Cyprus - Security Policy
In November 1993, the governments of Greece and Cyprus proclaimed the Defence Doctrine of the Single Area, characterized by the defensive character and to prevent or deal with any aggression against one or both parties. With the proclamation of the doctrine, the emphasizes was of the commitment of Greece to consider as a cause of war (casus beli) any Turkish attempt to march on Cyprus. The Greek Cypriot administration, in collaboration with Greece, is furthering its military build-up in South Cyprus within the framework of the so-called Joint Military Doctrine.
Under the change of the dogma concerning the integrated defense of the areas of Greece and Cyprus in 1997, the Greek Navy aims to develop its power and domination into this strategically important area of the Southeast Mediterranean. Its goals are to protect the Hellenic rights and border integrity, protect commercial sea-lines, and protect as well as cultivate a spirit of security to the Hellenic population of the Greek islands. Furthermore, it has the role of the transporter of supplies for the rest of the units of the armed forces and contributes mainly through Air transport to servicing the health needs of the population of the islands. Finally, the presence of the navy in the islands and especially in those of the eastern Aegean sea and the area of Corfu is constant. Hellenic Navy ships carry out patrolling missions in order to deal with any possible external threats and provide support to the Hellenic Coast Guard in central issues such as preventing illegal immigration, drug smuggling etc.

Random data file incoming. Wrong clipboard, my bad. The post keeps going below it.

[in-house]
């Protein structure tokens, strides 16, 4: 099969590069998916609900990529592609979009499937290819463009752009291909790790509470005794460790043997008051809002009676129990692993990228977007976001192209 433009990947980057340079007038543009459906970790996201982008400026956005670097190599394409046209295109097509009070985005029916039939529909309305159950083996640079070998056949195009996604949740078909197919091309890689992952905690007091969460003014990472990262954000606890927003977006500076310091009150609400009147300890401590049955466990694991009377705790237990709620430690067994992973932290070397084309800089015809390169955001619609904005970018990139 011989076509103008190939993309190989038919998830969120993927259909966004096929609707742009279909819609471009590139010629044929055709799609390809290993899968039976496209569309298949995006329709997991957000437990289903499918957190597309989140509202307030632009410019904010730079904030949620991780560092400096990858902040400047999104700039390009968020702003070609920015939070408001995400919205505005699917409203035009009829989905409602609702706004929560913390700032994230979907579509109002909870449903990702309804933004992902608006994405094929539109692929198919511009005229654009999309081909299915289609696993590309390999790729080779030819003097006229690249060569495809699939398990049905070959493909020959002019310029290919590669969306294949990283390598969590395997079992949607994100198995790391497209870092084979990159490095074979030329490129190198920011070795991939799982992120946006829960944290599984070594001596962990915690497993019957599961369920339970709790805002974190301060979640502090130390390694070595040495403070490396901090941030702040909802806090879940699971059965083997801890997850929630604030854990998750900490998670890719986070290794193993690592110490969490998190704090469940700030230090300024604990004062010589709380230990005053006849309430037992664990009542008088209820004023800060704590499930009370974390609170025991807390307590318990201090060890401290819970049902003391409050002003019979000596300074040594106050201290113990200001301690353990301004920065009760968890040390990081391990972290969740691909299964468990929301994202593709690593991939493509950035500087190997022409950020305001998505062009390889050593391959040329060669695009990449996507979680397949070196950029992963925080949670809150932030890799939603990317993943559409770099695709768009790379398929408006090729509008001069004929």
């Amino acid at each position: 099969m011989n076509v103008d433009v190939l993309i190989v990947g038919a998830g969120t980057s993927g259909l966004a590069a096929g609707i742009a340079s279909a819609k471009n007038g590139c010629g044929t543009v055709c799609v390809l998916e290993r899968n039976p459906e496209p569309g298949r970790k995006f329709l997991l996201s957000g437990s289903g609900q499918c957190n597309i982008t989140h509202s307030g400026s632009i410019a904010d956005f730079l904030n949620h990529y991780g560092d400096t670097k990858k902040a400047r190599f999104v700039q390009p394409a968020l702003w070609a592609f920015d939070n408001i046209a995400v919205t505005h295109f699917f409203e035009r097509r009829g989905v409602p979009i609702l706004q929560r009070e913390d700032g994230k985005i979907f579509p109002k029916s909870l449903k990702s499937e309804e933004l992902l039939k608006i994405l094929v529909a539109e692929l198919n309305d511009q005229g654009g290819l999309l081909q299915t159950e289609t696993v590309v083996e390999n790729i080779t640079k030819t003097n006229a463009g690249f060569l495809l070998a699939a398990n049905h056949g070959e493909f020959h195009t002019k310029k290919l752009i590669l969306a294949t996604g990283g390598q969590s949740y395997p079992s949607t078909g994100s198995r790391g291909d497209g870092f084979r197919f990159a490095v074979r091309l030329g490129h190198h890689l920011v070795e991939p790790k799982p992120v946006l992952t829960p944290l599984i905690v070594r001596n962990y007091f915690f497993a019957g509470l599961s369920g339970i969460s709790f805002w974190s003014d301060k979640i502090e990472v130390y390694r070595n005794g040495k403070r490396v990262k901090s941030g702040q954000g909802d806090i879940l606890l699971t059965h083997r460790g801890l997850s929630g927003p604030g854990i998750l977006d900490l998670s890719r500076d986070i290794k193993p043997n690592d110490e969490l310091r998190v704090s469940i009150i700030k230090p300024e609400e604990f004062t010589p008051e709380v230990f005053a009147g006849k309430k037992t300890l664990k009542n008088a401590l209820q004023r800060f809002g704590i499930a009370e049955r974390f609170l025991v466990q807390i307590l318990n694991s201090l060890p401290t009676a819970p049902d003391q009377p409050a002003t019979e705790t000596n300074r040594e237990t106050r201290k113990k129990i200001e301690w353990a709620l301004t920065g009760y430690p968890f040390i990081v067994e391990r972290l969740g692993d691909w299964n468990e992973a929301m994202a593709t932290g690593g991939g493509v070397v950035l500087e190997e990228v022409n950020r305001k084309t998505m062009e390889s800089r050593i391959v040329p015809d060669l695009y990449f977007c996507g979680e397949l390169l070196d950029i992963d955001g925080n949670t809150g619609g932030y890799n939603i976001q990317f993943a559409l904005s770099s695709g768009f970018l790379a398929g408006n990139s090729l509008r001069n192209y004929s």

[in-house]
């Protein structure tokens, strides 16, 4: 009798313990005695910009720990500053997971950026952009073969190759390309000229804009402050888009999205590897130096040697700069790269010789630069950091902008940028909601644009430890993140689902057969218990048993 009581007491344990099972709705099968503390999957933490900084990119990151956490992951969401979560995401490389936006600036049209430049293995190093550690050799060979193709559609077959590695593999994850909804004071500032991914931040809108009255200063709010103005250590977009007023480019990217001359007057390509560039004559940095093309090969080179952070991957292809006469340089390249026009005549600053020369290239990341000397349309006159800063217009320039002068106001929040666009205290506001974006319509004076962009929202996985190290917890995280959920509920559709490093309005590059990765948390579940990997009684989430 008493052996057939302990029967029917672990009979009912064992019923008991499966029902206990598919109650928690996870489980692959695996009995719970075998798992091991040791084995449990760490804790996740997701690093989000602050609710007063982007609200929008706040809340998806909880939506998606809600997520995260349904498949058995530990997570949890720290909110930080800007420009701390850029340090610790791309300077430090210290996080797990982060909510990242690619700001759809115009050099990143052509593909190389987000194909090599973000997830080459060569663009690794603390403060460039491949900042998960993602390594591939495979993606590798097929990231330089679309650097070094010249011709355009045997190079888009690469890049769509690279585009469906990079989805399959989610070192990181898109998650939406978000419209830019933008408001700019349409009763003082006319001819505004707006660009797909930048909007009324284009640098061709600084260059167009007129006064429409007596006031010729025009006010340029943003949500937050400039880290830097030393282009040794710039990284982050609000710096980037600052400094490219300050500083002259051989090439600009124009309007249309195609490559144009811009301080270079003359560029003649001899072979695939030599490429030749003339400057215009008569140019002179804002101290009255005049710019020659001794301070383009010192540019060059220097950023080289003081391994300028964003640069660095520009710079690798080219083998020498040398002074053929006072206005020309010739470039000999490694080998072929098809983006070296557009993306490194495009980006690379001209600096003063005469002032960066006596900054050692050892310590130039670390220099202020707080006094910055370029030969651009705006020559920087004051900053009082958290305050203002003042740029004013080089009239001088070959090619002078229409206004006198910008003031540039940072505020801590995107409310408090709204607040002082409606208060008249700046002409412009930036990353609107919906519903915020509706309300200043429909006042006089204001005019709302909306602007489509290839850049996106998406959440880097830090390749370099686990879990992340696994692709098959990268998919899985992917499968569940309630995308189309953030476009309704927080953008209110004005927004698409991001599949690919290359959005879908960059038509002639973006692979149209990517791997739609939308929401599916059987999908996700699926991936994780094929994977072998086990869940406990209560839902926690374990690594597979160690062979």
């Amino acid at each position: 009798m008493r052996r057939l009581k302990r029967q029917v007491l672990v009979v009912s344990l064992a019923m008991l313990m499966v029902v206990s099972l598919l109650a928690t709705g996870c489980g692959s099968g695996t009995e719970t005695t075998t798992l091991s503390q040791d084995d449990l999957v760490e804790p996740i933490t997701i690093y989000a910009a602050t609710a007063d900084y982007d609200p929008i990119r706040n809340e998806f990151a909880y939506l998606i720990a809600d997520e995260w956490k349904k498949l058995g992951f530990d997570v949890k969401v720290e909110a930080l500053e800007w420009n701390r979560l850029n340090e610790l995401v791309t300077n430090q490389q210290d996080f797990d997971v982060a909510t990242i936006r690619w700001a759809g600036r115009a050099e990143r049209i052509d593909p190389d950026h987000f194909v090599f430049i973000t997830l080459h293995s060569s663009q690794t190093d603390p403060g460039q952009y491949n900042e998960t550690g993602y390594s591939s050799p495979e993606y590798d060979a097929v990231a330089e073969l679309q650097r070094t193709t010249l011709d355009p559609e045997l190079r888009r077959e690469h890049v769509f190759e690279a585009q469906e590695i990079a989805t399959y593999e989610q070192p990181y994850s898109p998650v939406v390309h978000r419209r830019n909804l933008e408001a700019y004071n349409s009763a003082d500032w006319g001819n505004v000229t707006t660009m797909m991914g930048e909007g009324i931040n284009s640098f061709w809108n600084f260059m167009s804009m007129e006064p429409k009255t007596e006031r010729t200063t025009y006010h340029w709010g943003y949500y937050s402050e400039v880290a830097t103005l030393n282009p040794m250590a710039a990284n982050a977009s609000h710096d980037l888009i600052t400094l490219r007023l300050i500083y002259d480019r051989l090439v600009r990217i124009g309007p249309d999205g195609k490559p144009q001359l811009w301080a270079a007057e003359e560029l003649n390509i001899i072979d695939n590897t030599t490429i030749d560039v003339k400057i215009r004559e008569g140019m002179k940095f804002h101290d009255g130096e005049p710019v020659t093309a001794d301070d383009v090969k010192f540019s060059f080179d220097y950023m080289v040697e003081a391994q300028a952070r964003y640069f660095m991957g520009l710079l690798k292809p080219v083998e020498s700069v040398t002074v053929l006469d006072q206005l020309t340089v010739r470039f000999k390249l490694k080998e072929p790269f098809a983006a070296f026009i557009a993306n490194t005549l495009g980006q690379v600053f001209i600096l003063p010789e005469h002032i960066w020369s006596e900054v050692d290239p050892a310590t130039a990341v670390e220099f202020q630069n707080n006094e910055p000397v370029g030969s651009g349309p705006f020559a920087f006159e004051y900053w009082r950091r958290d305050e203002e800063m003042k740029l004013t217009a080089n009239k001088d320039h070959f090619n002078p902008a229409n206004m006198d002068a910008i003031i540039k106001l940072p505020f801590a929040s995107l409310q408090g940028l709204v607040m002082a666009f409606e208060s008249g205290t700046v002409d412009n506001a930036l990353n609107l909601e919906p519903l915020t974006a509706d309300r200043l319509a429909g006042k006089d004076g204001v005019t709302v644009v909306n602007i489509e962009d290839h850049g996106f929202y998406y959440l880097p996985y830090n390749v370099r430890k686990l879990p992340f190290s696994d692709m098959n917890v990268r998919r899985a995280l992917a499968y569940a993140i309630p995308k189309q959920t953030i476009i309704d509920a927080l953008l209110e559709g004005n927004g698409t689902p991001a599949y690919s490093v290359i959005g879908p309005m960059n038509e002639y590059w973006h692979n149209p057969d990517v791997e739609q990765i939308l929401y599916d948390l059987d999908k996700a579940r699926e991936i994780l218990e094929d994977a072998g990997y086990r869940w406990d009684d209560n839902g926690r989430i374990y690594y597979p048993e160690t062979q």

Cyprus, despite its small size, has always had a vital position and crucial role in international affairs. Its geostrategic and geopolitical position in the Eastern Mediterranean and the Middle East, at the crossroads of three continents, provide the island with a significant advantage that can be used constructively to promote peace, security and stability in the region.
The Republic of Cyprus has a great regard for all international treaties, agreements and arrangements that promote peace, security and stability and complies fully with their implementation. After its accession to the European Union in 2004, Cyprus became more willing than ever to promote peace, by actively participating in the European Security and Defence Policy.
The Battlegroup (BG) is a specific form of the EU's rapid response elements and is one possible answer to the timely provision of the necessary capabilities for an EU rapid response operation. It is a military force consisting of at least 1500 combat soldiers. Fifteen battlegroups have been established, most of which consisting of multi-national contributions. The groups rotate, so that a minimum of two Battlegroups are ready for deployment at any given time. Cyprus is participating in the HELBROC Battlegroup with Hellas, Bulgaria and Romania contributing Staff Officers, Military Police and a Medical Unit. Also during the Military Capabilities Commitment Conference, which was held on 22 November 2004 in Brussels, Cyprus offered its infrastructure and a medical group in support of the EU BGs.